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About this poet

Kevin Prufer is the author of six books of poetry, most recently Churches (Four Way Books, 2014), In a Beautiful Country (Four Way Books, 2011), and National Anthem (Four Way Books, 2008). He teaches at the University of Houston and lives in Houston, Texas.

In a Beautiful Country

A good way to fall in love
is to turn off the headlights
and drive very fast down dark roads.

Another way to fall in love
is to say they are only mints
and swallow them with a strong drink.

Then it is autumn in the body.
Your hands are cold.
Then it is winter and we are still at war.

The gold-haired girl is singing into your ear
about how we live in a beautiful country.
Snow sifts from the clouds

into your drink. It doesn't matter about the war.
A good way to fall in love
is to close up the garage and turn the engine on,

then down you'll fall through lovely mists
as a body might fall early one morning
from a high window into love. Love,

the broken glass. Love, the scissors
and the water basin. A good way to fall
is with a rope to catch you.

A good way is with something to drink
to help you march forward.
The gold-haired girl says, Don't worry

about the armies, says, We live in a time
full of love. You're thinking about this too much.
Slow down. Nothing bad will happen.

Copyright © 2011 by Kevin Prufer. Reprinted from In a Beautiful Country with the permission of Four Way Books.

Copyright © 2011 by Kevin Prufer. Reprinted from In a Beautiful Country with the permission of Four Way Books.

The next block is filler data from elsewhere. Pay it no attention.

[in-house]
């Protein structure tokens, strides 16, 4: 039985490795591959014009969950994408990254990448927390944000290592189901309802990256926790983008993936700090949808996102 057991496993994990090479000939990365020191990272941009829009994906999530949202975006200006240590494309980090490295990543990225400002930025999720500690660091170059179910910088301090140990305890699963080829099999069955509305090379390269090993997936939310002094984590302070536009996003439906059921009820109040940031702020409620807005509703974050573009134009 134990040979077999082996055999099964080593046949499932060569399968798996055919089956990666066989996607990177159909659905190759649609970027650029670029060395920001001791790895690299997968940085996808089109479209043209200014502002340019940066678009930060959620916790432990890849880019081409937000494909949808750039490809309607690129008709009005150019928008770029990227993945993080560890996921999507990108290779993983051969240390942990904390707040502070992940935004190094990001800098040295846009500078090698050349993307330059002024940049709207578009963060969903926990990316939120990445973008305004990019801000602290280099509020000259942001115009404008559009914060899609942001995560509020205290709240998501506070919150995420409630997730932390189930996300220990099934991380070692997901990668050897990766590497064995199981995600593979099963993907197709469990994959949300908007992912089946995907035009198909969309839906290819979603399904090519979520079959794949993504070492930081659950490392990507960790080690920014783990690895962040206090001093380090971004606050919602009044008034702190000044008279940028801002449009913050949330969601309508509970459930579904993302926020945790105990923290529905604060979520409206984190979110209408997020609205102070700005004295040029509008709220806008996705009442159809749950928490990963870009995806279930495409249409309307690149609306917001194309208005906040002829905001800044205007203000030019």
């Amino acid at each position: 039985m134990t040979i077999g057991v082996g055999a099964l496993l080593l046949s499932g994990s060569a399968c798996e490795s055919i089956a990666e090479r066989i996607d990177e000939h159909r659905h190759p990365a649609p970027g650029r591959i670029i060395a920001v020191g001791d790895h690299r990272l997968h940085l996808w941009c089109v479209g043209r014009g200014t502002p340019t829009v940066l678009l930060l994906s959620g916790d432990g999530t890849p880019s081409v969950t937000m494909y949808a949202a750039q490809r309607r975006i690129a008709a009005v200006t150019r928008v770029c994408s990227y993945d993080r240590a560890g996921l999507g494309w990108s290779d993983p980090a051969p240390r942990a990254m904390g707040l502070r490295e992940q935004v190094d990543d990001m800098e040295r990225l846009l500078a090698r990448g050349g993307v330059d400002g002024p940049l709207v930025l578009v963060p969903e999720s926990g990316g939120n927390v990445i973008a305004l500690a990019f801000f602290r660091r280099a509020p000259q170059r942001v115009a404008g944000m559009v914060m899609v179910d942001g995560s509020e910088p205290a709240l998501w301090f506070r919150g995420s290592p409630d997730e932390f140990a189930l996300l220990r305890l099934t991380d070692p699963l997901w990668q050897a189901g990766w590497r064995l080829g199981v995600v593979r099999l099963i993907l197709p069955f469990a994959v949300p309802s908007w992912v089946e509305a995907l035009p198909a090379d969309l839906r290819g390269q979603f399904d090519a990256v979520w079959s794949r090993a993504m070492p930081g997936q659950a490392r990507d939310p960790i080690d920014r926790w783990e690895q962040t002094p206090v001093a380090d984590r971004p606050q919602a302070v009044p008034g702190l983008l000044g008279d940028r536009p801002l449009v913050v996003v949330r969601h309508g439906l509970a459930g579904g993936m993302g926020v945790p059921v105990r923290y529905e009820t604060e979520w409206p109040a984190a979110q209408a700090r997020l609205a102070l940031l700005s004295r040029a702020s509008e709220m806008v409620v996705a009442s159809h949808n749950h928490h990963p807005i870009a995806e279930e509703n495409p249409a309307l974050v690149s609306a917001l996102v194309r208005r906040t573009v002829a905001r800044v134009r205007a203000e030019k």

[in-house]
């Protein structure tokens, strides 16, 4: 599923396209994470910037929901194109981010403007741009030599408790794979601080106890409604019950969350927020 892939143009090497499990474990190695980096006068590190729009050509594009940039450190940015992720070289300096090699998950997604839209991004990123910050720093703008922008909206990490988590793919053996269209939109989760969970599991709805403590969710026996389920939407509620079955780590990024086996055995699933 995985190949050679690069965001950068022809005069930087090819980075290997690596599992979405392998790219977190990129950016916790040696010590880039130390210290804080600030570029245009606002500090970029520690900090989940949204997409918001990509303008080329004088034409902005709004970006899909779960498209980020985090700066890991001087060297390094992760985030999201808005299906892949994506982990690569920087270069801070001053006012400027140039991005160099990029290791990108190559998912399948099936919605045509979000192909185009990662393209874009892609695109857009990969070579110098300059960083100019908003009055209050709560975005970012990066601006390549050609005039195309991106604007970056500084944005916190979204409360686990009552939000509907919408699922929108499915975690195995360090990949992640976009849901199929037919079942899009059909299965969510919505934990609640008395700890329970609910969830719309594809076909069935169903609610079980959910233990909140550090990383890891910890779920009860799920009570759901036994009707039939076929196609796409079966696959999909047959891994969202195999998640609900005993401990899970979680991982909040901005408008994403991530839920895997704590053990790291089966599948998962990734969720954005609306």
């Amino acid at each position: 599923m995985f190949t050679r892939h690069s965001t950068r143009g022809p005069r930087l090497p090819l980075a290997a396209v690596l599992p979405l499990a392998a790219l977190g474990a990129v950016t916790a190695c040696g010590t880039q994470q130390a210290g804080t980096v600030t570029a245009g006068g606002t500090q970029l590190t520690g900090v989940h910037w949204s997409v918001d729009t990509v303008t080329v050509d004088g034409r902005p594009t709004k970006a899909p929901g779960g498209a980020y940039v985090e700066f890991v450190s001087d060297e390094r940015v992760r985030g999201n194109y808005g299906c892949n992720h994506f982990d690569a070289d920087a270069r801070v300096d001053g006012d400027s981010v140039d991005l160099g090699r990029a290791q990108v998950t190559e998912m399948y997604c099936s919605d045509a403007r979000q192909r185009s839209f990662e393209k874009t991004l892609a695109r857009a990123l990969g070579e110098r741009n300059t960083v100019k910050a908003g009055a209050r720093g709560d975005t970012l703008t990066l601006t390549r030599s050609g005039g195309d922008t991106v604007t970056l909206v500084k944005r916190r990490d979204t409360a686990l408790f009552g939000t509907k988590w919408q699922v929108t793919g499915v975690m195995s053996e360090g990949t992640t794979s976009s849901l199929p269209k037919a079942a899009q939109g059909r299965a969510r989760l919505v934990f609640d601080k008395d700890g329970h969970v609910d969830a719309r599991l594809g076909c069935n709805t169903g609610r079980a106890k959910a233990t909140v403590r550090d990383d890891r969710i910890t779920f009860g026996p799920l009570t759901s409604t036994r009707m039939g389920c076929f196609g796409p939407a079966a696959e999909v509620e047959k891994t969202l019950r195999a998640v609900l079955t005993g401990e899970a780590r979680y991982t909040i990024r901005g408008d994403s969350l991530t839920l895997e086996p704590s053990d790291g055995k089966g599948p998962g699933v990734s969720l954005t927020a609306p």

Kevin Prufer

Kevin Prufer

Kevin Prufer is the author of six books of poetry, most recently Churches (Four Way Books, 2014), In a Beautiful Country (Four Way Books, 2011), and National Anthem (Four Way Books, 2008). He teaches at the University of Houston and lives in Houston, Texas.

by this poet

poem
The old cat was dying in the bushes.
Its breaths came slow, slow, 
                                          and still
it looked out over the sweetness of the back lawn,
the swaying of tall grass in the hot wind,
the way sunlight warmed the garbage can's 
sparkling lid.  
                   It closed its hot
poem
They wanted him to stop kicking like that—
it made their eyes corkscrew, drilled the sun in the sky
so light dumped out like blood from a leak.
The boy in the trunk wouldn't die.

They drove and drove, and he dented the trunk's tight lid,
called their names, then pounded the wheel wells
with a tire iron. The sun
poem

The little red jewel in the bottom of your wineglass
is so lovely I cannot rinse it out,

so I go into the cool and grassy air to smoke. 
Which is your warmly lit house

past which no soldiers march to take the country back?
When you reached across the table to touch my hand

is not

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